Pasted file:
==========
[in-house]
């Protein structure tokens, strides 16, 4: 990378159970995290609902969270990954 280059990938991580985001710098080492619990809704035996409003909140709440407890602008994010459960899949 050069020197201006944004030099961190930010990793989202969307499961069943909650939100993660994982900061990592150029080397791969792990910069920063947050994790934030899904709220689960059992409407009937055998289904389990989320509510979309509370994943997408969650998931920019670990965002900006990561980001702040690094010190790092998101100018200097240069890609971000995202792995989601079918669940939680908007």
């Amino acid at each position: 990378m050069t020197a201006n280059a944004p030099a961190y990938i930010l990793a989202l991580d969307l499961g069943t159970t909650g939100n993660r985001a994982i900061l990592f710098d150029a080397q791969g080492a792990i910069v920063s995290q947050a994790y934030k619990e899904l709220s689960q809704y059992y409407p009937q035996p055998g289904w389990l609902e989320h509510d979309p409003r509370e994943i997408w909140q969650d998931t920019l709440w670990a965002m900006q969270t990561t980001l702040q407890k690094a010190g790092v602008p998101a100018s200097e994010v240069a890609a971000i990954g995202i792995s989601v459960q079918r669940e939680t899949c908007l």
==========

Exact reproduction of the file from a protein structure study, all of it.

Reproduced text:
[in-house]
């Protein structure tokens, strides 16, 4: 990378159970995290609902969270990954 280059990938991580985001710098080492619990809704035996409003909140709440407890602008994010459960899949 050069020197201006944004030099961190930010990793989202969307499961069943909650939100993660994982900061990592150029080397791969792990910069920063947050994790934030899904709220689960059992409407009937055998289904389990989320509510979309509370994943997408969650998931920019670990965002900006990561980001702040690094010190790092998101100018200097240069890609971000995202792995989601079918669940939680908007």
């Amino acid at each position: 990378m050069t020197a201006n280059a944004p030099a961190y990938i930010l990793a989202l991580d969307l499961g069943t159970t909650g939100n993660r985001a994982i900061l990592f710098d150029a080397q791969g080492a792990i910069v920063s995290q947050a994790y934030k619990e899904l709220s689960q809704y059992y409407p009937q035996p055998g289904w389990l609902e989320h509510d979309p409003r509370e994943i997408w909140q969650d998931t920019l709440w670990a965002m900006q969270t990561t980001l702040q407890k690094a010190g790092v602008p998101a100018s200097e994010v240069a890609a971000i990954g995202i792995s989601v459960q079918r669940e939680t899949c908007l």